CEO believes people are real engine at VIA

One executive's scandal is another's opportunity.

Just ask Paul Côté.

Some people might shudder at the thought of taking over a large Crown corporation such as VIA Rail after it was rocked by the $1-billion federal sponsorship scandal. But not Côté, who as a kid used to commute regularly by train to Montreal from his home in Sherbrooke, Que.

"I always aspired to, one day, have the opportunity to be president," he says. "I was an executive since 1989, so I've seen many presidents and many boards that lived through difficult times in the company - restructurings, downsizings and things like that. When I arrived on the job, I saw that as an opportunity for me to take the company one step further."

Peter McCabe, Business Edge
VIA Rail Canada president and CEO Paul Côté has worked in the passenger rail industry for 35 years and understands its many challenges.

He took over VIA's day-to-day helm after chairman Jean Pelletier and president Marc LeFrançois were ousted following accusations related to the federal sponsorship scandal made by former Olympic biathlon gold medallist and VIA employee Myriam Bédard.

Côté is only the second CEO who has risen through the VIA ranks. Most of the others were parachuted in from outside by the federal government of the day.

"For me, (the sponsorship scandal) was like a motivation to get the company through the difficult times we were going through in 2004," he says.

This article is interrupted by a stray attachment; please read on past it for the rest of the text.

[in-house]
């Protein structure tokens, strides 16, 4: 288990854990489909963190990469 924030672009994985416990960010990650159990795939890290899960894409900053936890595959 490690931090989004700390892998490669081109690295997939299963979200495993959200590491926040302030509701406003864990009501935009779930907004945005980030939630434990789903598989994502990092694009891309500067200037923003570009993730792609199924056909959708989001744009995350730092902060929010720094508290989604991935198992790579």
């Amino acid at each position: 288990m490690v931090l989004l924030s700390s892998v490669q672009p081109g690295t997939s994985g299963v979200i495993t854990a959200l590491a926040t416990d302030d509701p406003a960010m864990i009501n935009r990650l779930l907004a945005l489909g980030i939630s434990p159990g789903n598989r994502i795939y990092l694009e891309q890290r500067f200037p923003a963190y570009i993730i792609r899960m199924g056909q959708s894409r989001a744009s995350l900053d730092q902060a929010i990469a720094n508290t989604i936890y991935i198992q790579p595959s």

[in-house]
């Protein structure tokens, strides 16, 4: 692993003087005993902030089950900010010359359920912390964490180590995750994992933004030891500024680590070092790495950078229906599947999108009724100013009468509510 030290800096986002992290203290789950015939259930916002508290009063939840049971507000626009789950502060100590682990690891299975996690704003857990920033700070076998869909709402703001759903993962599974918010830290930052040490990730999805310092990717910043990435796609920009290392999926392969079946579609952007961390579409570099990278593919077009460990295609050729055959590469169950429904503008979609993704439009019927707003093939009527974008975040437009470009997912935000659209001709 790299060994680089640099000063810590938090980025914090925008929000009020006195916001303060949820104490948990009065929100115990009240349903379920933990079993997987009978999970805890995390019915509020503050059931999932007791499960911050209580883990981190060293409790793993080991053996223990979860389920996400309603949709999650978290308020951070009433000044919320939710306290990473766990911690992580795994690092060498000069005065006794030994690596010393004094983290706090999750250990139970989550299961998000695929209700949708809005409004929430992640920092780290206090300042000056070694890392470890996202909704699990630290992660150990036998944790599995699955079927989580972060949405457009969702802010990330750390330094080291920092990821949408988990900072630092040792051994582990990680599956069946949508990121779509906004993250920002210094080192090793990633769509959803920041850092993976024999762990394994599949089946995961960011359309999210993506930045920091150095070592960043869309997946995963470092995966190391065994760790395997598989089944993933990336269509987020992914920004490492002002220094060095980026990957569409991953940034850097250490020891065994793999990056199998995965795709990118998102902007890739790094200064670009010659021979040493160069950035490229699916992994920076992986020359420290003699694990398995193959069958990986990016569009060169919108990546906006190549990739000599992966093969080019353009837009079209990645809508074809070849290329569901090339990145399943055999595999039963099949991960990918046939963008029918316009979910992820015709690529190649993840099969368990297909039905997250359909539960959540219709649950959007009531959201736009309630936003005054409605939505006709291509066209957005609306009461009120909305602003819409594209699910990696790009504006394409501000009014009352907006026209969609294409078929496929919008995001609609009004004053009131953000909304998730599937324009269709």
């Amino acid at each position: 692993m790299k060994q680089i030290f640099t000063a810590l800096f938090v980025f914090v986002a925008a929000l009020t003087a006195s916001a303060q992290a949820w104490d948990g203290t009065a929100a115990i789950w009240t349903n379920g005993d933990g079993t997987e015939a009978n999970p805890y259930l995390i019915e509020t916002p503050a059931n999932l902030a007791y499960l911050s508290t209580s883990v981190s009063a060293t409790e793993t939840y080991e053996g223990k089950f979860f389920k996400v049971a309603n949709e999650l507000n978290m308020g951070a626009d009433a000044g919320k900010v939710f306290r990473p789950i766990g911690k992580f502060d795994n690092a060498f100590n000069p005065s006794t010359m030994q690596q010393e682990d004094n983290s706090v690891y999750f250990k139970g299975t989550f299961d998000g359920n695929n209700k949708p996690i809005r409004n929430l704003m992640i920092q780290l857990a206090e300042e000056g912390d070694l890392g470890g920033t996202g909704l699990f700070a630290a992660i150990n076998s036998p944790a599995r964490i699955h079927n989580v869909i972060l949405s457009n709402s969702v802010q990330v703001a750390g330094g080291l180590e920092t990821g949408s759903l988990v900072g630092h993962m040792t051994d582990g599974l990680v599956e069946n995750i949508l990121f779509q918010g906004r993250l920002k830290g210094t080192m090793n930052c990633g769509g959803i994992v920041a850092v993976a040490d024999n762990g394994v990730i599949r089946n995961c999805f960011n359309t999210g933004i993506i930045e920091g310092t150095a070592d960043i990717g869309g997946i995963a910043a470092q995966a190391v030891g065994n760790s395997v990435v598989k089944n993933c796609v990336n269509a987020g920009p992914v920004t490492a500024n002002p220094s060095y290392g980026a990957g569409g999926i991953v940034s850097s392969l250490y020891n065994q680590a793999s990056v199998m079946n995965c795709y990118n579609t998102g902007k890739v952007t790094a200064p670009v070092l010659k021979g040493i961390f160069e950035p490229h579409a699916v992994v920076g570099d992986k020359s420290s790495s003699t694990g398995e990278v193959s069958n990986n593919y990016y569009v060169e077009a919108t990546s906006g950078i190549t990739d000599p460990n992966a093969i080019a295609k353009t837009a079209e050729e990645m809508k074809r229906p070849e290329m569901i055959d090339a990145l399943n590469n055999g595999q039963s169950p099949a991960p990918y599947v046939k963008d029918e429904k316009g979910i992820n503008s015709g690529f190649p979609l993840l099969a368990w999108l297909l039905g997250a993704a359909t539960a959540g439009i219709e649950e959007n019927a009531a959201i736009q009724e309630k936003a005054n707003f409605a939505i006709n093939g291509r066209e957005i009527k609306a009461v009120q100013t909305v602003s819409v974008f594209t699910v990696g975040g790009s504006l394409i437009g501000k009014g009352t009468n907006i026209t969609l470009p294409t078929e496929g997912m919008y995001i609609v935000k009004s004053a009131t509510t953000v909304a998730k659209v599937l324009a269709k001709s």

Has he succeeded? Passenger rail service is a perpetual money-loser in Canada. But if Côté has his way, people will definitely enjoy the ride.

1. What was it like growing up in Sherbrooke and Montreal?

"My first 14 years were in Sherbrooke. It was a small town, very closely knit and it had the character of being - particularly in the area I lived in - very bilingual. Growing up in smalltown Sherbrooke with the countryside, the quality of life was quite exceptional. My father was a lawyer and was also a very family-oriented man. I picked that up from him, I'm quite sure. So we had a very good youth, up until the time I left to go to boarding school in Montreal. That changed (life) quite significantly for me, because my friends were left in Sherbrooke. I discovered the big city and a living environment outside the family. It was a major shift for a teenager at that age ... a double-whammy in terms of cultural shock. First, the big city and second, what we were going through at the time as teenagers. But (Collège Jean de Brébeuf) was a great school, well recognized, and I am very thankful for the support and the education that I received from them."

2. Why did you decide to go there?

"Quite honestly, it was not my decision. It was the decision of my parents. The academic performance in Sherbrooke was not exactly what they were expecting, and they didn't appreciate the environment and the friends I was hanging out with. They thought it would be a good thing for me to be removed from that environment. The influences were not the best. I thought that was a tough thing for them to do. But in retrospect, after all these years, I must say I thought they did the right thing. I'm very grateful for what they did for me. They sent me to this school, which was a high-quality school, and the environment was much better for me."

3. Why didn't they like the friends you were hanging around with?